Are grassroots electric car tinkerers doing a better job than the big companies? Andrew – our 4 stroke polluting webmaster – has found an interesting viewpoint in ‘Our Electric Future’ in ‘The American – A Magazine Of Ideas’.
Author Andy Grove – former chairman and CEO of Intel Corporation, the world’s largest producer of microchips – writes that the 1980s goal of energy independence in a global economy was flawed. A more appropriate goal he believes would be energy resilience, ie strengthening our ability to adjust to changes such as the rising oil price. This we can do, Andy maintains, by relying on electricity which can be produced using many different energy sources apart from petroleum and coal – wind, hydroelectric, solar, nuclear etc.
Getting vehicles to run on electricity is a difficult technical task. Current technology allows cars to run only for about 100 miles.
Andy says the US Government could be requiring a growing percentage of new cars be built with dual-fuel capacity, running on electricity till the batteries run down then switching to a petrol engine. Unfortunately progress towards marketable electric cars is slow as the car industry is waiting for batteries to improve so electric cars can compete with petrol-fuelled cars on driving range.
Two years ago PWF reported on the release of the documentary ‘Who Killed the Electric Car?’ and on what ‘plug-in’ enthusiasts were saying – that the technology is here, ready for mass production and could easily dovetail into an average household.
Details of Californians Scott and Anna Cornell who had converted two of their cars to electricity themselves – a 1979 Volkswagen Rabbit and a 1968 Karmann Ghia – were given. Anna, with no technical background, had taken two years to convert the Rabbit in her ‘spare time’, while she cared for their baby daughter.
” Battery developers…have been waiting for demand from the automobile industry to develop before fully committing the resources required to do the job. The generation and transmission infrastructures have not been built up to service the potentially explosive demand from transportation. The wait has gone on for some time…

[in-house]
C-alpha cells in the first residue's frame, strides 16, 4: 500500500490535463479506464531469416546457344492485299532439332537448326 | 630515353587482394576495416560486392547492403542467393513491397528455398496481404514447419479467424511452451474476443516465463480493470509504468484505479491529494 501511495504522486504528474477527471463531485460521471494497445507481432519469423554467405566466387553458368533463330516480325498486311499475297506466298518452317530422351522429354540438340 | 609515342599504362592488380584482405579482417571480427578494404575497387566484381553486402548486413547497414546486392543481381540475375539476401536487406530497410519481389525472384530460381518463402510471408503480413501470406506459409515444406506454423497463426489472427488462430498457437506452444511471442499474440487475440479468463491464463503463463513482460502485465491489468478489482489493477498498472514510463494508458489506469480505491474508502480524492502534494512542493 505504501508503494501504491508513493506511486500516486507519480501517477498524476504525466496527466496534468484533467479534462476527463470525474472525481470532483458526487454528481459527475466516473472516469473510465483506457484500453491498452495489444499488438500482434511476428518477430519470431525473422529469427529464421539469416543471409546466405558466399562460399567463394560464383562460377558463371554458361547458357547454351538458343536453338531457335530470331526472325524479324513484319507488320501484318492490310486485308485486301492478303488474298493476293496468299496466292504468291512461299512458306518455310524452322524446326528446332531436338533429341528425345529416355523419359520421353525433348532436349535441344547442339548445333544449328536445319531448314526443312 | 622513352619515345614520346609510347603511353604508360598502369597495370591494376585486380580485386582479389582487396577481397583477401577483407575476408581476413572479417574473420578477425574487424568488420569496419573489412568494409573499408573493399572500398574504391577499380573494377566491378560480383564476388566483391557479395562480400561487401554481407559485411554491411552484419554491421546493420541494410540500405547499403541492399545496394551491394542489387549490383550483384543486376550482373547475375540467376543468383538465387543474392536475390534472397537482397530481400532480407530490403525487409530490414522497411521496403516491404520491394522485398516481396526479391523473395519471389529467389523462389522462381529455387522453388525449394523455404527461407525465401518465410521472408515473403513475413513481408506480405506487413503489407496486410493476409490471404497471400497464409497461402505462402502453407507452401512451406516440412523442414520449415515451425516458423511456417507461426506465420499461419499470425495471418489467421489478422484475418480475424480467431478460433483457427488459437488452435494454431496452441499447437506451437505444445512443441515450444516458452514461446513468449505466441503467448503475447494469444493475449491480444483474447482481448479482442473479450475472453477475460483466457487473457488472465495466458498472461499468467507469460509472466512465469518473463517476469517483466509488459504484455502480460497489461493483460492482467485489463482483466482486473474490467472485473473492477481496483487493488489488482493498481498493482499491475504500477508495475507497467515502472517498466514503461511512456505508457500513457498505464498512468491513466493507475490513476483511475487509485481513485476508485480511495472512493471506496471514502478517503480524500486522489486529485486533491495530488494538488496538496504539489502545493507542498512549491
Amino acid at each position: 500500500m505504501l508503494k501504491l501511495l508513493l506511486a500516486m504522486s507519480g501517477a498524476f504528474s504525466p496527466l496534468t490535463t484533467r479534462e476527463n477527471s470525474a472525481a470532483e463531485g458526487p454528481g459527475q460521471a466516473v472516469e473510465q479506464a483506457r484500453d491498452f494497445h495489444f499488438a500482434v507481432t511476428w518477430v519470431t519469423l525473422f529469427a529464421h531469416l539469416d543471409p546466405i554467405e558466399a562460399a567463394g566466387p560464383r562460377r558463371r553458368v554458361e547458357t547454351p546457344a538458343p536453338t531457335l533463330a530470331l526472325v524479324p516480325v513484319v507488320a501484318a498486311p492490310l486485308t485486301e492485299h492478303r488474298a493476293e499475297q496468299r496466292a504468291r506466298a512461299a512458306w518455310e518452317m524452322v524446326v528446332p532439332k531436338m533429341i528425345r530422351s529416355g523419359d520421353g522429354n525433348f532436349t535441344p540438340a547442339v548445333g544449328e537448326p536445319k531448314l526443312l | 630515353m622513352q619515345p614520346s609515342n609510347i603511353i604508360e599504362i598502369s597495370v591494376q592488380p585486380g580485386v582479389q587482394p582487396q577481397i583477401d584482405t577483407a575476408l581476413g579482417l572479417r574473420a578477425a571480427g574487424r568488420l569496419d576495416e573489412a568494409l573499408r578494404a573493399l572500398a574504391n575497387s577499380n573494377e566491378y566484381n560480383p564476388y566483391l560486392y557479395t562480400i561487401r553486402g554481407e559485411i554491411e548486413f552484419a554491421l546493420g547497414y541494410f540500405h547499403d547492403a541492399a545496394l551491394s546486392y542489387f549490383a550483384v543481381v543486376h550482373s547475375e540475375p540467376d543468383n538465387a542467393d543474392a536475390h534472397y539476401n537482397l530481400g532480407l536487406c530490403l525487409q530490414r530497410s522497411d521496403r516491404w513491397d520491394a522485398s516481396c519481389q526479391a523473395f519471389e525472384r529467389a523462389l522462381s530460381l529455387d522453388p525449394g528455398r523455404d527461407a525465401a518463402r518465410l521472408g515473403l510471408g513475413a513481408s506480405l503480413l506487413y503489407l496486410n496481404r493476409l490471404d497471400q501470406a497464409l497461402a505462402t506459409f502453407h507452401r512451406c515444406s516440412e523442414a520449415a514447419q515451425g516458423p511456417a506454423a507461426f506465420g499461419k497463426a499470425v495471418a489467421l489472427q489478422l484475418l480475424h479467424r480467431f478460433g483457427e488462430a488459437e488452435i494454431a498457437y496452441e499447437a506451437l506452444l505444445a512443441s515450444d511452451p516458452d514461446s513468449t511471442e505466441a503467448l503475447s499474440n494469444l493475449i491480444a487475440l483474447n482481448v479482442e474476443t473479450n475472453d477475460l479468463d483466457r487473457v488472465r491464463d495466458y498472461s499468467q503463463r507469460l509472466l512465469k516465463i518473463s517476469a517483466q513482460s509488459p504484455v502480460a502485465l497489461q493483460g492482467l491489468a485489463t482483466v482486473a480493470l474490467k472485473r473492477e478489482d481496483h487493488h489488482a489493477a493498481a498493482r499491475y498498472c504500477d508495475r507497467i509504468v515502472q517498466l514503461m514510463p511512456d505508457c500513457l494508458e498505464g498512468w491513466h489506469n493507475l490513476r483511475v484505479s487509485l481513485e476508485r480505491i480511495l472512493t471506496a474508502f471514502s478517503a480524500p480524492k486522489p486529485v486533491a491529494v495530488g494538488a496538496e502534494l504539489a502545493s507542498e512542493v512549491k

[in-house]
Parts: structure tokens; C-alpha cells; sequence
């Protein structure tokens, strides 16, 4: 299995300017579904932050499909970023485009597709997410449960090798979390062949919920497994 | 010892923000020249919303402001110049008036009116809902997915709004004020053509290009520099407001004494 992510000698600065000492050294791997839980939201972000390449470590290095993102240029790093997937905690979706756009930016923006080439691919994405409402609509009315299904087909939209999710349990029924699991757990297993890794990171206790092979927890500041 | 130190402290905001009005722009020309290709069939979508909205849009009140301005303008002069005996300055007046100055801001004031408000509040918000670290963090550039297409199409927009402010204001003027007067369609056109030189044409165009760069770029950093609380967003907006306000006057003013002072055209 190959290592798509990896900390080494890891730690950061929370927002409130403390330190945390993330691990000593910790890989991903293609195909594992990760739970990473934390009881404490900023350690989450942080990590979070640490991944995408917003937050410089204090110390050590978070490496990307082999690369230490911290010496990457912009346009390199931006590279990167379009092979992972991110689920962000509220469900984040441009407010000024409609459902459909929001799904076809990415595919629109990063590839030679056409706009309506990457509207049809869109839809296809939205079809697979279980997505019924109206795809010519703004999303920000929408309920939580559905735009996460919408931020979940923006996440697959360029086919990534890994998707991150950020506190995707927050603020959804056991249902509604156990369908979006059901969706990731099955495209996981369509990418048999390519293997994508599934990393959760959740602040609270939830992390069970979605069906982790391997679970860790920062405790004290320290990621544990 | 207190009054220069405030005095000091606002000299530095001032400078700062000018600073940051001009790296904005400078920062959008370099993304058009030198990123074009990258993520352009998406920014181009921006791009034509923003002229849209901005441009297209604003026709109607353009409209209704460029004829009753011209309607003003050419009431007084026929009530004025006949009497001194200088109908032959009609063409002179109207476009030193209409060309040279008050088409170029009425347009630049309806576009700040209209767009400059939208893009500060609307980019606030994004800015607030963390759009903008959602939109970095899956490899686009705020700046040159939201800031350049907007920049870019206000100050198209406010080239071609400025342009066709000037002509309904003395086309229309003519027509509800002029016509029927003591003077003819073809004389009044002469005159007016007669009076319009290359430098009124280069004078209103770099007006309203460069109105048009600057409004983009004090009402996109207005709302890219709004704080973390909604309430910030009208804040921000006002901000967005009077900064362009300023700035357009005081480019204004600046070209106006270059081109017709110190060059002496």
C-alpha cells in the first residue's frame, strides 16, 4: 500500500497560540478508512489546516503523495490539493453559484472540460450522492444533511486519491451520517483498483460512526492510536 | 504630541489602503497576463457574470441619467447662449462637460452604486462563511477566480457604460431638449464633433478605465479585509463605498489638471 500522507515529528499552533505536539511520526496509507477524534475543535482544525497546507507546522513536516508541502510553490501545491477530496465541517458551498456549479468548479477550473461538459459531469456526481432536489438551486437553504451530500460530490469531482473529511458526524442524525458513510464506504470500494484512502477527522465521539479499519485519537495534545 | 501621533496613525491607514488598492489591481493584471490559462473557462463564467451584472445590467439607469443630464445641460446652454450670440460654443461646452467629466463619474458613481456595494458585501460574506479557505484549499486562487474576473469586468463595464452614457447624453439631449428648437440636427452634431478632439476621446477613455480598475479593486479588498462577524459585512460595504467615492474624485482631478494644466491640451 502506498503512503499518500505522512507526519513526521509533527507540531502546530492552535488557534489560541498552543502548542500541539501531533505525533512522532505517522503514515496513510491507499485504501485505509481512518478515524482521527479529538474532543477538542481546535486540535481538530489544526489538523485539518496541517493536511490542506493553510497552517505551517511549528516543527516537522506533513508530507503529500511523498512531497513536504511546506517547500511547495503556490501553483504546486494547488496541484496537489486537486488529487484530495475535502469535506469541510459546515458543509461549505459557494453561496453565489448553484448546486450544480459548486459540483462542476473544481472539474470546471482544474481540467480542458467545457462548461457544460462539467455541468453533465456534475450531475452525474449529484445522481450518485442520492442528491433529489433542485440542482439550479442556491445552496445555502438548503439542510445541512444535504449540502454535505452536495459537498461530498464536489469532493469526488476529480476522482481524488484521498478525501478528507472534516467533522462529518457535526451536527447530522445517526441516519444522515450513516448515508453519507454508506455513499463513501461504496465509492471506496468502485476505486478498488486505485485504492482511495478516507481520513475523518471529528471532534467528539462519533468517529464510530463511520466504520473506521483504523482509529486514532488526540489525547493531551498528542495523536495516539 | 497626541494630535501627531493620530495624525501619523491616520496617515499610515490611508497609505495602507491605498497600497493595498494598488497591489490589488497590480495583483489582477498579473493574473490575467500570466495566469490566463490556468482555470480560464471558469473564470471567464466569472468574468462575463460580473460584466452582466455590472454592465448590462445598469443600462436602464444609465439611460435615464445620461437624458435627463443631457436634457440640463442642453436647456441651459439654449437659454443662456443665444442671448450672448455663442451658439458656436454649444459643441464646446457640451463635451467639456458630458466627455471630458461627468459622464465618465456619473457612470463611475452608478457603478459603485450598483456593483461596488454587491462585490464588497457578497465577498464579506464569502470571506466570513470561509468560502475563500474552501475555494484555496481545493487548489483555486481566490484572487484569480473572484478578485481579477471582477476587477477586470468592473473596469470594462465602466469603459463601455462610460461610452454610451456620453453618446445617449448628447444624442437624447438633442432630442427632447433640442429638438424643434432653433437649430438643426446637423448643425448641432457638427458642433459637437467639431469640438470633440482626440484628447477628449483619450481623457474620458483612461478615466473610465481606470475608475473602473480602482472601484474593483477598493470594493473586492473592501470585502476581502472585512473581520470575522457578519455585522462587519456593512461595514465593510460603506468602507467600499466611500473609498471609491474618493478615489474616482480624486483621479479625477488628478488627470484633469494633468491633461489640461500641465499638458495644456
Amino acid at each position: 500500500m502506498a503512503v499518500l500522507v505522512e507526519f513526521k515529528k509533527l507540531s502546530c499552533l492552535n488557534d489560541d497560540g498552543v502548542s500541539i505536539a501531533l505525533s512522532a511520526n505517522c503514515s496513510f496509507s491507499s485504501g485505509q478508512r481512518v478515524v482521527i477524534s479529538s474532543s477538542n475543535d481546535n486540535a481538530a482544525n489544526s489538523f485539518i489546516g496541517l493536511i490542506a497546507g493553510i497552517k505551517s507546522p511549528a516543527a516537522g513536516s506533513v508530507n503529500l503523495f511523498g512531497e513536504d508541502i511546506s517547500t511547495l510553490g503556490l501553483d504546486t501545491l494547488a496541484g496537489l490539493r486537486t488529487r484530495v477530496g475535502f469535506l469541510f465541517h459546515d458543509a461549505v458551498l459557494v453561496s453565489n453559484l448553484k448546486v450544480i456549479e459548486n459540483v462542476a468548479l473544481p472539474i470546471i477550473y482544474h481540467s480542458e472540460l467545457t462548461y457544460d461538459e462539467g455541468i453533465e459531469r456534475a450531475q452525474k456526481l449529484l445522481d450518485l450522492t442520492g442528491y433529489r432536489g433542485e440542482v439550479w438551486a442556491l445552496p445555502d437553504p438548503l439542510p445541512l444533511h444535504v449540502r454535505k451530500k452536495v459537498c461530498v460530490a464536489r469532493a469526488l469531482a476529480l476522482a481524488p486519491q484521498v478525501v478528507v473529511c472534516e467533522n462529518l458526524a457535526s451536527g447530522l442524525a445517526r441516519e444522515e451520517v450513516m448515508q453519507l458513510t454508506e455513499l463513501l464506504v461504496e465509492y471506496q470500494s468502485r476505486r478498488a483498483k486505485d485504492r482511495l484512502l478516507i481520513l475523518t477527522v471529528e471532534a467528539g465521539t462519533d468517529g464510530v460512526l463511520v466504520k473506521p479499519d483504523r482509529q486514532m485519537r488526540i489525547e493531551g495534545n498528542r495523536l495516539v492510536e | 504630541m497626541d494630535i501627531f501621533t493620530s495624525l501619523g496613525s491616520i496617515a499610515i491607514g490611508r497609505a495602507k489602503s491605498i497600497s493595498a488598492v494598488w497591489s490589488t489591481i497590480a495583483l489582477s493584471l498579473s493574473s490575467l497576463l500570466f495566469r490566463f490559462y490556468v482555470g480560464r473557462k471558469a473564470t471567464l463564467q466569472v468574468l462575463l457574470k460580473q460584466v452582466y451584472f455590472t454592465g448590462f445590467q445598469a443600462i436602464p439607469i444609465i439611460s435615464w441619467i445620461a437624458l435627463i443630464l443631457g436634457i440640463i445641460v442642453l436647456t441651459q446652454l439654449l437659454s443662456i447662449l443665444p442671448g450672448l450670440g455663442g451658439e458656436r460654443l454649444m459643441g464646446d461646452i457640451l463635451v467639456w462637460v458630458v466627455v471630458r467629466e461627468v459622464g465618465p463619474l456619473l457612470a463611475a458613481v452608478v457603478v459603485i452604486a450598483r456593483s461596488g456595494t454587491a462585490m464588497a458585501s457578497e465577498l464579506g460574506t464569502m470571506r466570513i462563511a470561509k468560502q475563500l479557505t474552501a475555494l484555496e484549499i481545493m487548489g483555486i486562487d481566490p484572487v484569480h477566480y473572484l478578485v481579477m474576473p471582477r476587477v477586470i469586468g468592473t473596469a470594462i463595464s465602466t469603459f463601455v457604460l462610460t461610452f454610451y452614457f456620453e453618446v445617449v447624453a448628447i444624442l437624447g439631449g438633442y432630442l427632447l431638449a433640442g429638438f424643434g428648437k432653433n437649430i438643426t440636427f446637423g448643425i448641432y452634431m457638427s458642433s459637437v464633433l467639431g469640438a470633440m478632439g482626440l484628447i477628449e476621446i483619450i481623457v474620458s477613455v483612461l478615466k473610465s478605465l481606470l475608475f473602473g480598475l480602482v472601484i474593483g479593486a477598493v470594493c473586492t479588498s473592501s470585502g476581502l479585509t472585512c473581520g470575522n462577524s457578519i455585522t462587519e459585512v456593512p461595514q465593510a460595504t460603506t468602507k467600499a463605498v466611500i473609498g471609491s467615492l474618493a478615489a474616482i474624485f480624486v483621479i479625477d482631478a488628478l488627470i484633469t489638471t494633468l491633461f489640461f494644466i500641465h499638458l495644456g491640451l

There are enterprising folks who have experimented with converting existing gasoline cars into electric cars by removing the gasoline engine and replacing it with an electric engine. Some are working to devise ways in which existing gasoline cars could be converted to dual-fuel cars…
Not all vehicles have the space and design that allow this process to happen easily. Luckily it is the most-gasoline hungry cars that do….about 80 million vehicles with a mileage of perhaps 13 to 16 miles per gallon. Converting these should be our first priority (though) the instincts of conservationists have been to improve what is already pretty good…
A shift from petroleum-based vehicles to electricity-based ones would move the locus for addressing carbon emissions from millions of individual vehicles to far fewer centralised electricity-generating plants. Controlling emissions thus becomes an industrial task, easier technologically. Estimates indicate a potential reduction of carbon emissions of around 50 per cent through such a shift…
Are government mandates and incentives really necessary to drive these processes? Can’t we rely on market forces?
“The politics of energy is warping diplomacy in certain parts of the world” – Secretary of State Condoleeza Rice in a recent Senate testimony.
Automobile manufacturing, battery production, and the generation and transmission of electricity are all represented by different industries—each with its own financial aims. The absence of common interests is a major obstacle to action, requiring the coordinated commitment of several industries.
In his seminal study, the business historian Alfred Chandler found that the growth of new industries is often limited unless appropriate adjustments in their structure take place and the boundaries are redrawn to remove obstacles to growth. Chandler also recognized that the necessary changes are unlikely to happen if we have to count on the incumbent managers to bring them about.
Of course, startups and new ventures, not limited by the economic rules of established industries, can break the gridlock in time. But we don’t have the time.”
Tempted to have a go?